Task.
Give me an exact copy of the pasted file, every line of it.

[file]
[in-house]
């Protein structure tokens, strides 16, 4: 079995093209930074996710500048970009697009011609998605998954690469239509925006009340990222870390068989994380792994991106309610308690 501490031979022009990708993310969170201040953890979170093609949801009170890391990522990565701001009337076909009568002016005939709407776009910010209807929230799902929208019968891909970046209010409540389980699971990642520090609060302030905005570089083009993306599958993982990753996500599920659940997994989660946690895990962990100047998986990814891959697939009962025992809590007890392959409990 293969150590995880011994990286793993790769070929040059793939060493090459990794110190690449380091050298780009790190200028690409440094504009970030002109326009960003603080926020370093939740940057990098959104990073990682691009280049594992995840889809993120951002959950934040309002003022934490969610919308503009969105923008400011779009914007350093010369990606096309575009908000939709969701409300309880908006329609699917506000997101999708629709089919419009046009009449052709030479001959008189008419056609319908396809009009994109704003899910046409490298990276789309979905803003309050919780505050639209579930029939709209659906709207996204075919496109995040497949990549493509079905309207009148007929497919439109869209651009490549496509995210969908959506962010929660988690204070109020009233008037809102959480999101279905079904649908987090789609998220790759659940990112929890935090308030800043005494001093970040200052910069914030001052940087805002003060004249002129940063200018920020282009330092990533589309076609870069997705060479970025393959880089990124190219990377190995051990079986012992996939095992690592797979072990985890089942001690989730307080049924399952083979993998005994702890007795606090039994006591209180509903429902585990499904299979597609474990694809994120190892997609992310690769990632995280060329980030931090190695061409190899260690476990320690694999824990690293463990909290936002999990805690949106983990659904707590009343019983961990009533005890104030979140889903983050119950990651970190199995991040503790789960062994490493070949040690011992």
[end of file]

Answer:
[in-house]
């Protein structure tokens, strides 16, 4: 079995093209930074996710500048970009697009011609998605998954690469239509925006009340990222870390068989994380792994991106309610308690 501490031979022009990708993310969170201040953890979170093609949801009170890391990522990565701001009337076909009568002016005939709407776009910010209807929230799902929208019968891909970046209010409540389980699971990642520090609060302030905005570089083009993306599958993982990753996500599920659940997994989660946690895990962990100047998986990814891959697939009962025992809590007890392959409990 293969150590995880011994990286793993790769070929040059793939060493090459990794110190690449380091050298780009790190200028690409440094504009970030002109326009960003603080926020370093939740940057990098959104990073990682691009280049594992995840889809993120951002959950934040309002003022934490969610919308503009969105923008400011779009914007350093010369990606096309575009908000939709969701409300309880908006329609699917506000997101999708629709089919419009046009009449052709030479001959008189008419056609319908396809009009994109704003899910046409490298990276789309979905803003309050919780505050639209579930029939709209659906709207996204075919496109995040497949990549493509079905309207009148007929497919439109869209651009490549496509995210969908959506962010929660988690204070109020009233008037809102959480999101279905079904649908987090789609998220790759659940990112929890935090308030800043005494001093970040200052910069914030001052940087805002003060004249002129940063200018920020282009330092990533589309076609870069997705060479970025393959880089990124190219990377190995051990079986012992996939095992690592797979072990985890089942001690989730307080049924399952083979993998005994702890007795606090039994006591209180509903429902585990499904299979597609474990694809994120190892997609992310690769990632995280060329980030931090190695061409190899260690476990320690694999824990690293463990909290936002999990805690949106983990659904707590009343019983961990009533005890104030979140889903983050119950990651970190199995991040503790789960062994490493070949040690011992």